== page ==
I first learned about race (and racism) at a very young age. My parents, a black Bahamian father and white Canadian (of Greek descent) mother, had and raised my sister and I in The Bahamas – a predominantly black, Christian nation. Here, I would first learn that I was “mulatto”, a term used to describe a person of mixed white and black ancestry. I knew I was different in that sense but, in my eyes, I didn’t really look or feel different. I was “black”, or so I thought.

Fam-jam, circa 1998.

Things would change one day while I was sitting at my desk in grade 2 or 3, flipping through my composition notebook. I had accidentally left it behind the day before, and was surprised at what I found. Many of the pages had been defaced in black ink, with terms like “Phillip is a bitch”, “sissy ass”, and “white boy Hatcher”º scribbled all over them.  I remember being more concerned at the time that I was running out of pages (I was a studious kid), rather than feeling upset or offended over the slurs. The event did, however, leave me with a lot of unanswered questions. Was this genuine hate? Or was it just some child taking the piss because he/she had to stay behind after school? Was it because I was mixed and lighter-skinned than them? Or was it simply a rebellious act with no hate or evil intent behind it? I couldn’t be sure, but the events would lead me to question my identity for some time.

High school would come and go, and it wasn’t until I moved to Canada in 2006 that I had my first real tastes of the racism and stereotypes that I had previously only seen in the media or read about in books. I enrolled in an Engineering program, studying Computer Engineering at York University from 2006-2011, and was frequently the only student of black descent in my courses (in fact, I was one of two black Caribbean-born students graduating from the program in my year – shout out to Leonard Lewis). It was also around this time of my life that I learned that a black man could be turned away from professional and academic opportunities, not for lack of qualifications, but simply for being black. This is something I still struggle to wrap my head around today. It is extremely difficult for me to accept that, not in 1817 or 1917, but in 2017 this fact remains true.

High school grad., 2005

Being the only black face in an academic or professional setting can be daunting, and makes for some pretty interesting experiences. I remember walking into the first day of a third year Calculus class early and having the professor ask me if I was sure I was in the right room. As a joke (and partly to avoid awkwardness), I said “Oh wait, this isn’t Contemporary Black and Urban Music for Non-Majors?” (not sure if that course actually exists, it should though). I followed that up with “Nah, Vector Calc’ right? I’m good.” I am sure the professor was just trying to be helpful – we actually got along very well after that and I did fairly well in the course – but the incident would leave a sour taste in my mouth for a while.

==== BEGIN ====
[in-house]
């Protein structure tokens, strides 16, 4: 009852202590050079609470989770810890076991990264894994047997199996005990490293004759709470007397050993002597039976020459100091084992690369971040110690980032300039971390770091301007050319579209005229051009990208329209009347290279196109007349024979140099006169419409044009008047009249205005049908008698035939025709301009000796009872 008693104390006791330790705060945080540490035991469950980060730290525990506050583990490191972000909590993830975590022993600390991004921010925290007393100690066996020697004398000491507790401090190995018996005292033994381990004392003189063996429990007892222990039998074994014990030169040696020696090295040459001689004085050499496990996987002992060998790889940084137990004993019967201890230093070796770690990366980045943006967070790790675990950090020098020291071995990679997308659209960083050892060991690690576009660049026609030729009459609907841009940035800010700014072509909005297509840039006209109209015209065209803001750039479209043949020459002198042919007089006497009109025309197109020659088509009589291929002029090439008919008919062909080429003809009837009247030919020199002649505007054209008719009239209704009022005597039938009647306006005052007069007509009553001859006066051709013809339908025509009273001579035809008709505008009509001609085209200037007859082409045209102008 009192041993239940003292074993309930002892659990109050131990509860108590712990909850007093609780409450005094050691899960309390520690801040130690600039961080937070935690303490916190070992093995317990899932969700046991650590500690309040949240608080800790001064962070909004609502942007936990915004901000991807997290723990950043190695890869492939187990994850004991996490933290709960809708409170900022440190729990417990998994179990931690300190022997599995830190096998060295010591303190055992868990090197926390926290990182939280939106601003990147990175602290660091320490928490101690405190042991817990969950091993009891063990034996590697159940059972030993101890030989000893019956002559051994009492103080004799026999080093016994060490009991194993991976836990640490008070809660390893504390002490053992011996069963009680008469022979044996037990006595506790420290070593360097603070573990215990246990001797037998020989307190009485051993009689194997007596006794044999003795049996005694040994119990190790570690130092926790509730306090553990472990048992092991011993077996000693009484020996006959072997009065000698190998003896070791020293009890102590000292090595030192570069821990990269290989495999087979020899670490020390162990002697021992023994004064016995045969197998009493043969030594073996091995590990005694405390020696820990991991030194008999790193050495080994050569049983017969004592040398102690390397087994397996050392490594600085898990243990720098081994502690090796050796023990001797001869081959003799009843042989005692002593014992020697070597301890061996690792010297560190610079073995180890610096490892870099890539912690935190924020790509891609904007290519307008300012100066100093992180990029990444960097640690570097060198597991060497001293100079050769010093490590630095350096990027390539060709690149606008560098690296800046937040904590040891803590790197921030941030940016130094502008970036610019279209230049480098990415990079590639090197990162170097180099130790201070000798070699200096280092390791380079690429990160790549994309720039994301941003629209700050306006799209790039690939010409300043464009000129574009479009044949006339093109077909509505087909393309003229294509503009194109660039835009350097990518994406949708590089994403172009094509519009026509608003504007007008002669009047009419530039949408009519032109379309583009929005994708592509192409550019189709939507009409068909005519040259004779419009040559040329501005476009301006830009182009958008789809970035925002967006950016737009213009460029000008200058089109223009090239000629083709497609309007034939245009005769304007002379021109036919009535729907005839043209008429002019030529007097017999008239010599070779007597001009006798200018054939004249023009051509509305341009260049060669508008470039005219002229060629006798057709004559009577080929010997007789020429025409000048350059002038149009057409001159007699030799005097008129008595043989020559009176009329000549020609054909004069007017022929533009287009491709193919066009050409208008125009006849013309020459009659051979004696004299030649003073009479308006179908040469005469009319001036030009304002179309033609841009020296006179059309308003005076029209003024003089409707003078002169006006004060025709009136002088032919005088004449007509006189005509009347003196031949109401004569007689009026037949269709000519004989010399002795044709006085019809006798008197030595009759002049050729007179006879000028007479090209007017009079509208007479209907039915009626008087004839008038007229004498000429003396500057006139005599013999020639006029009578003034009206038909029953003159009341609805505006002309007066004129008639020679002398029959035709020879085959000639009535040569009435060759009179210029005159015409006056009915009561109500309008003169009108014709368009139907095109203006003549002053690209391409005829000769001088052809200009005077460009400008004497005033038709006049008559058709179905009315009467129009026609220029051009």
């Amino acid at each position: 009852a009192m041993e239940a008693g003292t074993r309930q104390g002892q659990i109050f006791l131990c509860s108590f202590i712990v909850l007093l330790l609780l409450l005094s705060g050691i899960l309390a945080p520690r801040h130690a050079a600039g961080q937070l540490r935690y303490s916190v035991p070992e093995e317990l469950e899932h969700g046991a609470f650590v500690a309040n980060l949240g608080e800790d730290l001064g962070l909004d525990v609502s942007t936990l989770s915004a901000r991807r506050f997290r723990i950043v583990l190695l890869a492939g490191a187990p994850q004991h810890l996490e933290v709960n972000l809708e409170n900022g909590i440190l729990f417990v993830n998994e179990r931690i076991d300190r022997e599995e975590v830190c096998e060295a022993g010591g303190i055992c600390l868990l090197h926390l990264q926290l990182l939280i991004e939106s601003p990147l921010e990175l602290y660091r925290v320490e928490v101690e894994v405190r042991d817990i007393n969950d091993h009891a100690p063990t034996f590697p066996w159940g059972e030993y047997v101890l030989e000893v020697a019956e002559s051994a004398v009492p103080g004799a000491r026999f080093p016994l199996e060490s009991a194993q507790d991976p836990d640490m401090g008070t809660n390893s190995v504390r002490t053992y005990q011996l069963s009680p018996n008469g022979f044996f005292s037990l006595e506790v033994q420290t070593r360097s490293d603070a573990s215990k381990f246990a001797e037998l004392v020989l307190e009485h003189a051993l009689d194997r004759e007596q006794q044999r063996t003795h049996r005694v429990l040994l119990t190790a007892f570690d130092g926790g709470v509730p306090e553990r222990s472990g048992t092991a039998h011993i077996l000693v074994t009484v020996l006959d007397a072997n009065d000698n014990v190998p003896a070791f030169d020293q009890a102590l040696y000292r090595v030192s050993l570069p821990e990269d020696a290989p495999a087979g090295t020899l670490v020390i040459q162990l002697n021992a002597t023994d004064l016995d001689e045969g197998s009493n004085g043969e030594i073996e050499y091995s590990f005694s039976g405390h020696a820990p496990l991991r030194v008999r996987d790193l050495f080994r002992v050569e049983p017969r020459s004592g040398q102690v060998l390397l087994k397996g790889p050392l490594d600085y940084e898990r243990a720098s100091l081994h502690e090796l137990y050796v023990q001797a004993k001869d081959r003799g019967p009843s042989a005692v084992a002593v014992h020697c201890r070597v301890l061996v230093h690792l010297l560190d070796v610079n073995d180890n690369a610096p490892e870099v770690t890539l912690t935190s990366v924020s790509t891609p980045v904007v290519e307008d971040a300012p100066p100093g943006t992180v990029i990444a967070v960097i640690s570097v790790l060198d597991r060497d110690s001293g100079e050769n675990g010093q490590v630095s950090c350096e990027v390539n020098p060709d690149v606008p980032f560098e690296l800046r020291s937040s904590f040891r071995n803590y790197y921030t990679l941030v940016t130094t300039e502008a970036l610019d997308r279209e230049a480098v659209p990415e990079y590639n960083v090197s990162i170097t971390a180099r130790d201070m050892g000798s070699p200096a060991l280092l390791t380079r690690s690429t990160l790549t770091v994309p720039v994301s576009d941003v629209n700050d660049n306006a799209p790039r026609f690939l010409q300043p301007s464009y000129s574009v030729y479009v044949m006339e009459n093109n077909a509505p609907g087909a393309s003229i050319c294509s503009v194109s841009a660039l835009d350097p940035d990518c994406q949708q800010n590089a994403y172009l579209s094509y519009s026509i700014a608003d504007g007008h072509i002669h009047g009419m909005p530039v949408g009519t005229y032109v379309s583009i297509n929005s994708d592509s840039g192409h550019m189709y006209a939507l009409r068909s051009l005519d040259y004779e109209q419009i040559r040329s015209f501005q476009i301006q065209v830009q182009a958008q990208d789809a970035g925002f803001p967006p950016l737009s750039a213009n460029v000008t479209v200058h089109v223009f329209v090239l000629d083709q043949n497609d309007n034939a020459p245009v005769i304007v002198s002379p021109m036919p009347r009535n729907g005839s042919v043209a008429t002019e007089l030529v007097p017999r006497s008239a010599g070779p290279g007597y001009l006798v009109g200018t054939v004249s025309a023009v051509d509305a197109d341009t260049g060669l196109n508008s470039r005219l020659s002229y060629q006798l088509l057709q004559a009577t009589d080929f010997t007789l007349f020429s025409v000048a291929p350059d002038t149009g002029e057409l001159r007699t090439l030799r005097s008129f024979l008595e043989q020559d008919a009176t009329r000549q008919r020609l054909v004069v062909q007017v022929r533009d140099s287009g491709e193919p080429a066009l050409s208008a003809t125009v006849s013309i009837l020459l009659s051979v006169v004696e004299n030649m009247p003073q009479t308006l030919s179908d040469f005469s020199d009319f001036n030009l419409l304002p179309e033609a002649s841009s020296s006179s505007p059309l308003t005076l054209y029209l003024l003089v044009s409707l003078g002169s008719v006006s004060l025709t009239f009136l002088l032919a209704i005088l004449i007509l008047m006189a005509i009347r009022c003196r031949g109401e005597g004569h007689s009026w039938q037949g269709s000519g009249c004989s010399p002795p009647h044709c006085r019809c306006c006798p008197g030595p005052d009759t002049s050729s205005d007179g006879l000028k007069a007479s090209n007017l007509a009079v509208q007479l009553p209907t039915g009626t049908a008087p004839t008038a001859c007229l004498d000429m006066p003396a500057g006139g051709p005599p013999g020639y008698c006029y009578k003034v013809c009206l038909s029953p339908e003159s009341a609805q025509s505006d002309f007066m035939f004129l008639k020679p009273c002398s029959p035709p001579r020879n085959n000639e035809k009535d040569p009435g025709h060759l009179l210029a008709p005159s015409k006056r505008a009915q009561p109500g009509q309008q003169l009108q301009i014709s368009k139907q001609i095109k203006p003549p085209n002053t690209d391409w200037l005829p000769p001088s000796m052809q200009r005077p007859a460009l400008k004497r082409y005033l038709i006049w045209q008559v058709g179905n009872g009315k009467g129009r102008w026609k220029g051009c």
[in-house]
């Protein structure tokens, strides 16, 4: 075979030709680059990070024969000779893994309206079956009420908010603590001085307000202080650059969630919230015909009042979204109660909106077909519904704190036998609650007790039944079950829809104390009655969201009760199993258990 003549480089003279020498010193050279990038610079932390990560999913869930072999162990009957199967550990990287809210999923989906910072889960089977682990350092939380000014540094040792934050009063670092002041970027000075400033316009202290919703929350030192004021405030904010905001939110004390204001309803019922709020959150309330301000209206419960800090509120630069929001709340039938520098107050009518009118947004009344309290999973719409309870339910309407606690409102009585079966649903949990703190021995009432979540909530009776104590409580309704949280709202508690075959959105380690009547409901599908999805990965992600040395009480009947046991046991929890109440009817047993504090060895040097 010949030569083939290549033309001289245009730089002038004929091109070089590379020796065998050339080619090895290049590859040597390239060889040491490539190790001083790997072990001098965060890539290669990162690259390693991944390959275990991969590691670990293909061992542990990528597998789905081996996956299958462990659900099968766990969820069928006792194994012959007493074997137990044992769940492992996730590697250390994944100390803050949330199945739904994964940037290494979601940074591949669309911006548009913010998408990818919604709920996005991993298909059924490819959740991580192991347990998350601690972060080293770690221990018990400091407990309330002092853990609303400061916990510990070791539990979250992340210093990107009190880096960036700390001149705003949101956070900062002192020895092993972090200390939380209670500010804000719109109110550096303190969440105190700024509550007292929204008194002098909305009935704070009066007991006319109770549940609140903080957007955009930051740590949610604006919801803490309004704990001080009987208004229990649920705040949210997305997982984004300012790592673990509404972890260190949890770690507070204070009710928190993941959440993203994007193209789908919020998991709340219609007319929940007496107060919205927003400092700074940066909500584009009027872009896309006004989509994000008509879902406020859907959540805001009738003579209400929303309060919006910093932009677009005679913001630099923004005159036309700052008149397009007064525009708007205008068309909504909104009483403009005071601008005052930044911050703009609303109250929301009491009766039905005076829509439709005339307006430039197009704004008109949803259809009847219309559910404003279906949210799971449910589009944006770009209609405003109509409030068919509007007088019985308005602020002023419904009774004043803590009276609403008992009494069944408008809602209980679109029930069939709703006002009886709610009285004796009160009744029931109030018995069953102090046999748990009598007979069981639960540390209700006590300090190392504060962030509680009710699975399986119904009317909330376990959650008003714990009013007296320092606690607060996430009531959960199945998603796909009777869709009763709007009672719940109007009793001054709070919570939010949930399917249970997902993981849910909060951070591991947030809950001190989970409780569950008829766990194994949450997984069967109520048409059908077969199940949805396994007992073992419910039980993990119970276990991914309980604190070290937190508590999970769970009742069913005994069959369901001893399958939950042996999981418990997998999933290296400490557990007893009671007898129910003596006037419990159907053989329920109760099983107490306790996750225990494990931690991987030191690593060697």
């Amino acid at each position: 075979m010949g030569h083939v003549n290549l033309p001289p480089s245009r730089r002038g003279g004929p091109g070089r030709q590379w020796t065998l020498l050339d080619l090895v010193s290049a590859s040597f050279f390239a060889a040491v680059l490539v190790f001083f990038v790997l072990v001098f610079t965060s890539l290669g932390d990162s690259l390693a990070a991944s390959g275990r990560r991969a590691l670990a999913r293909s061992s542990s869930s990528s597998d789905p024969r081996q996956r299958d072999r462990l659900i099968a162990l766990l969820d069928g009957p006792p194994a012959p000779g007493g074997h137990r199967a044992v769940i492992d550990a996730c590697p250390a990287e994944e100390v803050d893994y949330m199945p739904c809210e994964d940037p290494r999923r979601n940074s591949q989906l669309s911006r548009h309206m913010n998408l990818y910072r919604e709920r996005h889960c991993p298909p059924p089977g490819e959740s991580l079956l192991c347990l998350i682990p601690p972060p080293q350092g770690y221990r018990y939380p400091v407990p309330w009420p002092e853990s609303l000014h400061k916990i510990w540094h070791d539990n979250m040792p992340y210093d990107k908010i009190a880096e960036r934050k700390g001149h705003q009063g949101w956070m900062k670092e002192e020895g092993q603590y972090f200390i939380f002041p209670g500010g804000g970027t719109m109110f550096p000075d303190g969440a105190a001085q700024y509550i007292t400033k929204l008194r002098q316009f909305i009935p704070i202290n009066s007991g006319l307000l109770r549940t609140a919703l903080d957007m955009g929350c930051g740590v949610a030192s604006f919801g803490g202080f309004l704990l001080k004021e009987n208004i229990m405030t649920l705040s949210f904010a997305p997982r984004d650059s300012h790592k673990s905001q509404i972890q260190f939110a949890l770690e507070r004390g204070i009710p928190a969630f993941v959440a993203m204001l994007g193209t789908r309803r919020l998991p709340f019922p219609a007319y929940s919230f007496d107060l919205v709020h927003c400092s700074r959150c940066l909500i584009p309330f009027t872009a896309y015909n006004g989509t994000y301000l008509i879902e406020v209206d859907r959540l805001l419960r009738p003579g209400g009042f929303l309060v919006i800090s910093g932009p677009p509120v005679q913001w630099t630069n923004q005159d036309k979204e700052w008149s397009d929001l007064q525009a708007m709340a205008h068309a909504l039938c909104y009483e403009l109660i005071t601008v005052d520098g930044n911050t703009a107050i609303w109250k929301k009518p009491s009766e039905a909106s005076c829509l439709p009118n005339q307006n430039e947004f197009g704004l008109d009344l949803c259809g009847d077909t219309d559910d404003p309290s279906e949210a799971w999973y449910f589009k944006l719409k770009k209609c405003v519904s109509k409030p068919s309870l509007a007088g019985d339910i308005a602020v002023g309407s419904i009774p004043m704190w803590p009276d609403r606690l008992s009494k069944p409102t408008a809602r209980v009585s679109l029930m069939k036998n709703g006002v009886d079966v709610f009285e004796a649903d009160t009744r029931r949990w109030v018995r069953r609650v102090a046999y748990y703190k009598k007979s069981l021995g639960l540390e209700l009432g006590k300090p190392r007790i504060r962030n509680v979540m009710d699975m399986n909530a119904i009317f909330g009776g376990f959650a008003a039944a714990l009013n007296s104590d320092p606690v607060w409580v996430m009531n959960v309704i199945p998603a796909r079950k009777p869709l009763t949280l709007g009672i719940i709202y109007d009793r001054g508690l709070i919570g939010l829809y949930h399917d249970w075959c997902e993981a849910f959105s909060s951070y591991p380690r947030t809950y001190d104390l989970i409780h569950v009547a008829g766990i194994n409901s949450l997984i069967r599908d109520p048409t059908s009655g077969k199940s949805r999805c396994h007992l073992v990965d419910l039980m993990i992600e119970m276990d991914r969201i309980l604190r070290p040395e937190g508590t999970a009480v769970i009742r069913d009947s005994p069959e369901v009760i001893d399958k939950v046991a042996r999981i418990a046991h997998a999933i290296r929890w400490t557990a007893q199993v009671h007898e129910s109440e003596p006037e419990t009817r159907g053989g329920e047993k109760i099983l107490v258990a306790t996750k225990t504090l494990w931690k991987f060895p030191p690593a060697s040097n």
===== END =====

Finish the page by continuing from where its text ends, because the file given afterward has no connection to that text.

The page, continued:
A few months after I graduated, I started my current job. The following day or so after a department wing night, one of my coworkers said in a huddle, “Did you know Phil talks white at work?” – in reference to my tendency to speak more naturally (I have a Bahamian accent, especially after a few drinks) outside of a professional setting. I wasn’t offended by this comment (in fact, I think the term ‘talking white’ is hilarious because I don’t really know why “white” means “professional”), I just thought it was an interesting way to phrase that I was being articulate and well-spoken in the office.

Me, 2016.

My experiences with racism and stereotypes didn’t stop at university, unfortunately, and were not just limited to corporate meeting rooms. Once, I joined a soccer team in my neighborhood in an effort to get back into sports. I ran track, swam, and played several other sports in school, and had always enjoyed being active. One game after a breakaway in which I scored, someone on the other team made a comment along the lines of “Wow, that guy’s fast.” A teammate of his then said “Come on, he’s black…he’s supposed to be.” I wasn’t sure how to react, so I didn’t. Yes, it’s true, black people tend to be more predisposed to being athletic. To me, though, I wasn’t fast just because I was black. I was fast because I spent hours on the track and in the gym, and that comment seriously undermined the work I put in to get there.

One time after that, I was having a discussion with a friend about a topic I can’t remember, and it got a bit heated. I ended up raising my voice and moving my hands in efforts to hammer my points home, and was met with “Alright, now you’re getting all black on me.”

“That’s interesting, so the minute I get passionate and expressive about something I believe in…I’m too black for you.”, I responded. I was tired of not being able to react, to be emotional, to be outspoken without it being attributed solely to my being black. Their response was “I’m sorry, I’m just not used to it. You understand.”

No, I don’t.

On another unfortunate occasion, I was texting back and forth with a friend in a Whatsapp group, and he mentioned a female friend of his “liked black guys”. Already taken aback (I’m usually very wary when someone says this), but keeping the mood light – I responded with “Sure lol, send her a pic I guess.” Her response both angered and surprised me.

“Oh no. I like classy black, like Michael Ealy or Jessie Williams black.”

Oh, alright. So you “like black guys”, but only if they’re lighter-skinned, lighter-eyed, soft-spoken, non-threatening heartthrobs. Sounds a lot like American media, right? Noted. I don’t remember what her background was, but she wasn’t that attractive, anyway *Kanye shrug*.